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One semester was enough for my kid (well 4 months) but he also lived with a family speaking the language (exchange program) AND he knew some of the language going in.

i wouldn’t plan to after school. Their brain would be fried. It’s a lot to do school in a language you don’t understand. I couldn’t really afterschool in the native language after about grade 4 anyway. 

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  • 2 weeks later...

I attended 3rd grade in Sweden and knew very little going in (similar to your son) ... I did not complete the year (probably about 6 months) and learned a ton, did fine, really enjoyed it. - My parents did not try to have me "keep up" on English although we did speak English at home. The only Swedish instruction I had after that was being part of a "book club" that sent me a book in Swedish every month that I thoroughly enjoyed reading and would sometimes need some help with words from my dad (native speaker). I then returned for 7th grade and again did fine. (also did not subsidize with English that year). Managed 8th grade middle school in USA just fine the following year and went on to AP classes in high school etc. 

I think it may be too confusing to keep up learning reading for him in English at the same time. I would let him focus on one or the other... when he learns to read English is going to have very little impact on his reading in the long run. If you do decide to continue with English reading I would take it at the speed he can handle without pushing. 

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On 9/6/2018 at 1:29 AM, TrustAndLove said:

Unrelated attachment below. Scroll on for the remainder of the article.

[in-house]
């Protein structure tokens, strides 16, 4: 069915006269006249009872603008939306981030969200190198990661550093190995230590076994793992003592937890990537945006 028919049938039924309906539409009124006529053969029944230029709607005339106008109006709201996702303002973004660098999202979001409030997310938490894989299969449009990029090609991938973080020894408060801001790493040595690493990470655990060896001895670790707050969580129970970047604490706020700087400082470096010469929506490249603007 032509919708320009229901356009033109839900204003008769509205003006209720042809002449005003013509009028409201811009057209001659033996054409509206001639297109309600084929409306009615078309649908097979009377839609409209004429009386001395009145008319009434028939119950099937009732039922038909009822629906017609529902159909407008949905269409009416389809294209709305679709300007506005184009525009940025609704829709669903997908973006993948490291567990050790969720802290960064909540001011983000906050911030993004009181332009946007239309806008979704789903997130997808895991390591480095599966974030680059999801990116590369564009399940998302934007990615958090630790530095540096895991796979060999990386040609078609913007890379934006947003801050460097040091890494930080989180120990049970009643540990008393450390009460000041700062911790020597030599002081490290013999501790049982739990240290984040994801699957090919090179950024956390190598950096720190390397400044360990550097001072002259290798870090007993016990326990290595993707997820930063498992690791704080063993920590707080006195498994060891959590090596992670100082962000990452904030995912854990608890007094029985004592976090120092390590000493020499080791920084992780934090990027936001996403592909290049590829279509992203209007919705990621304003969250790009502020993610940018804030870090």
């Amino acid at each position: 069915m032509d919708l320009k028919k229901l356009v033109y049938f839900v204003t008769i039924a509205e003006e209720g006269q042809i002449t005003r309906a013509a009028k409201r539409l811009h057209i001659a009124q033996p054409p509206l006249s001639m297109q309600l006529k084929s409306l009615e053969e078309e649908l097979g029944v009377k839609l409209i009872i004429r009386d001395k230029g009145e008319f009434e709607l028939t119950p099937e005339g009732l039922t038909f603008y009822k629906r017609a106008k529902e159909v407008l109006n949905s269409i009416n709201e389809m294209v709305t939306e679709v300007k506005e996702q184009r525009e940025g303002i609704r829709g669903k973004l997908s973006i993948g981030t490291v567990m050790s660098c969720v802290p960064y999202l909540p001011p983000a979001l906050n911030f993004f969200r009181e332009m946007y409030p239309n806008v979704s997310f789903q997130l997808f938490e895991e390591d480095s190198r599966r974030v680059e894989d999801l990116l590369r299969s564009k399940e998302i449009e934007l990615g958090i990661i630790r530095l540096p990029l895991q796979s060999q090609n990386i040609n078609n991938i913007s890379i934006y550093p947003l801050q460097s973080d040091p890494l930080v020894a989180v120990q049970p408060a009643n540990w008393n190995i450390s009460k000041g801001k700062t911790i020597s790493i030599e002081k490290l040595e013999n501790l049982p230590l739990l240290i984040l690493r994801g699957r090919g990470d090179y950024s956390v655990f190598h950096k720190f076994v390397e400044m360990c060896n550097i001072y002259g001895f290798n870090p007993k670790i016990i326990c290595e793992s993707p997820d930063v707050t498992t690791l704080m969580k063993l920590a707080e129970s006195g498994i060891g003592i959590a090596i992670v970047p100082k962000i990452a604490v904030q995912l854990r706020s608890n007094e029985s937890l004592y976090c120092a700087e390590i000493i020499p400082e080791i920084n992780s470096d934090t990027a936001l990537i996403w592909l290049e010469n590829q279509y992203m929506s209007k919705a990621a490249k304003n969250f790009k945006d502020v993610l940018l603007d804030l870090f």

My husband was in an Austria school for a year before moving back to North America. Without accessing to German, he totally lost the language. So for a long run, it will just be a blip in his life and will have little impact for his language skills.

It may have a lasting effect on his brain though.  

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On 8/21/2018 at 6:33 AM, madteaparty said:

One semester was enough for my kid (well 4 months) but he also lived with a family speaking the language (exchange program) AND he knew some of the language going in.

i wouldn’t plan to after school. Their brain would be fried. It’s a lot to do school in a language you don’t understand. I couldn’t really afterschool in the native language after about grade 4 anyway. 


I have slowly come to realize how individual this is.  I became fluent in German with doing afterschool lessons with my mom at home and then a couple of 6-week stays with relatives in Germany when I was a kid.  I had 'forgotten' how to speak it by the time I was 18 (after 7 years with no lessons), but then I did a gap year there.  But I was fluent again within two weeks - I just needed the pump primed, I guess.  I thought that was fairly normal if you learned it as a young kid, because it wasn't hard for me.  And I haven't lost the language since then either.  I'm still fluent.

Teaching my own kids and hearing others' stories about how long it's taken and how they've lost language after not using it.  I've slowly realized that maybe my experience isn't the norm even if you have immersion young.  Younger is always easier, though.  My mom was an ESL-K teacher, and I think most kids were in the program a couple years or so before they were mainstreamed.  But even then, some kids pick up language really easily, and some take longer.

I would definitely say a year is better, even for someone who picks it up easier.  The full school year in Germany really got it in my brain.  I did a semester in Spain, and while I am also fluent in Spanish, it still doesn't feel as organic to me as German does.  I'm not sure how to explain that.